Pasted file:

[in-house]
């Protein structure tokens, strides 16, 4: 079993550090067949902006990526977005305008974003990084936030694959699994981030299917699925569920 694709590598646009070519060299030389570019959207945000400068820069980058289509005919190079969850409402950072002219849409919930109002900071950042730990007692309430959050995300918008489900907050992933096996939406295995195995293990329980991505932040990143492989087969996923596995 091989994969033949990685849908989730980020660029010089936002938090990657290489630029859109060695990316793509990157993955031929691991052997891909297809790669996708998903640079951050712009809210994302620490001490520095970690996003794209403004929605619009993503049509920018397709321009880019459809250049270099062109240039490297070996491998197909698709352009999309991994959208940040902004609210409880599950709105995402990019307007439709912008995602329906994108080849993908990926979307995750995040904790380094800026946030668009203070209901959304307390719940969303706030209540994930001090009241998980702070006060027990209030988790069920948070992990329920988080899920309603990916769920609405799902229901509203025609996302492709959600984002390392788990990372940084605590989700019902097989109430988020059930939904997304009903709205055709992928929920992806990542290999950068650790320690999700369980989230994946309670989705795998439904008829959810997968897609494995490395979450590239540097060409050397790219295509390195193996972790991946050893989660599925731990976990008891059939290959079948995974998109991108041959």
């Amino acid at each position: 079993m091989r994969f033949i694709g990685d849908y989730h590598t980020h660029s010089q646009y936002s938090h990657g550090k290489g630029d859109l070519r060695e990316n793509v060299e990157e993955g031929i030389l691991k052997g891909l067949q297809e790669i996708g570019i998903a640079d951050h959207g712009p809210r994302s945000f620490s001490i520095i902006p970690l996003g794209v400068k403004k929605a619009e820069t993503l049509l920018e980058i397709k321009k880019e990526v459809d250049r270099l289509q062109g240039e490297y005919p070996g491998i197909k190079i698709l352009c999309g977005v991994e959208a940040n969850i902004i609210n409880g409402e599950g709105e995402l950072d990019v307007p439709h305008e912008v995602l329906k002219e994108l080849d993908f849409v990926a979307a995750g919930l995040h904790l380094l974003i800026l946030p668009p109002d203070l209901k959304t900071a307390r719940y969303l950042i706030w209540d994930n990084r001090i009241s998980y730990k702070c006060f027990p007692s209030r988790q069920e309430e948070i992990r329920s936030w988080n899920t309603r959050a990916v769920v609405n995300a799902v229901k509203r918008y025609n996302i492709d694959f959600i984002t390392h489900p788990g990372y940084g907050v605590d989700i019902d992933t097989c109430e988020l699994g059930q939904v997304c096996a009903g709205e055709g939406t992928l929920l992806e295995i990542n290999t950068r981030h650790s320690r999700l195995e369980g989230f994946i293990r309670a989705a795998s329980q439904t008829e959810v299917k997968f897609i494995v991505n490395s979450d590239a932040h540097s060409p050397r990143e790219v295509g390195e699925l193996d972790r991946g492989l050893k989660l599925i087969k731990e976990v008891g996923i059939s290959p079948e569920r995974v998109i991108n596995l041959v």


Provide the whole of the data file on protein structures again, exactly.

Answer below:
[in-house]
């Protein structure tokens, strides 16, 4: 079993550090067949902006990526977005305008974003990084936030694959699994981030299917699925569920 694709590598646009070519060299030389570019959207945000400068820069980058289509005919190079969850409402950072002219849409919930109002900071950042730990007692309430959050995300918008489900907050992933096996939406295995195995293990329980991505932040990143492989087969996923596995 091989994969033949990685849908989730980020660029010089936002938090990657290489630029859109060695990316793509990157993955031929691991052997891909297809790669996708998903640079951050712009809210994302620490001490520095970690996003794209403004929605619009993503049509920018397709321009880019459809250049270099062109240039490297070996491998197909698709352009999309991994959208940040902004609210409880599950709105995402990019307007439709912008995602329906994108080849993908990926979307995750995040904790380094800026946030668009203070209901959304307390719940969303706030209540994930001090009241998980702070006060027990209030988790069920948070992990329920988080899920309603990916769920609405799902229901509203025609996302492709959600984002390392788990990372940084605590989700019902097989109430988020059930939904997304009903709205055709992928929920992806990542290999950068650790320690999700369980989230994946309670989705795998439904008829959810997968897609494995490395979450590239540097060409050397790219295509390195193996972790991946050893989660599925731990976990008891059939290959079948995974998109991108041959």
């Amino acid at each position: 079993m091989r994969f033949i694709g990685d849908y989730h590598t980020h660029s010089q646009y936002s938090h990657g550090k290489g630029d859109l070519r060695e990316n793509v060299e990157e993955g031929i030389l691991k052997g891909l067949q297809e790669i996708g570019i998903a640079d951050h959207g712009p809210r994302s945000f620490s001490i520095i902006p970690l996003g794209v400068k403004k929605a619009e820069t993503l049509l920018e980058i397709k321009k880019e990526v459809d250049r270099l289509q062109g240039e490297y005919p070996g491998i197909k190079i698709l352009c999309g977005v991994e959208a940040n969850i902004i609210n409880g409402e599950g709105e995402l950072d990019v307007p439709h305008e912008v995602l329906k002219e994108l080849d993908f849409v990926a979307a995750g919930l995040h904790l380094l974003i800026l946030p668009p109002d203070l209901k959304t900071a307390r719940y969303l950042i706030w209540d994930n990084r001090i009241s998980y730990k702070c006060f027990p007692s209030r988790q069920e309430e948070i992990r329920s936030w988080n899920t309603r959050a990916v769920v609405n995300a799902v229901k509203r918008y025609n996302i492709d694959f959600i984002t390392h489900p788990g990372y940084g907050v605590d989700i019902d992933t097989c109430e988020l699994g059930q939904v997304c096996a009903g709205e055709g939406t992928l929920l992806e295995i990542n290999t950068r981030h650790s320690r999700l195995e369980g989230f994946i293990r309670a989705a795998s329980q439904t008829e959810v299917k997968f897609i494995v991505n490395s979450d590239a932040h540097s060409p050397r990143e790219v295509g390195e699925l193996d972790r991946g492989l050893k989660l599925i087969k731990e976990v008891g996923i059939s290959p079948e569920r995974v998109i991108n596995l041959v």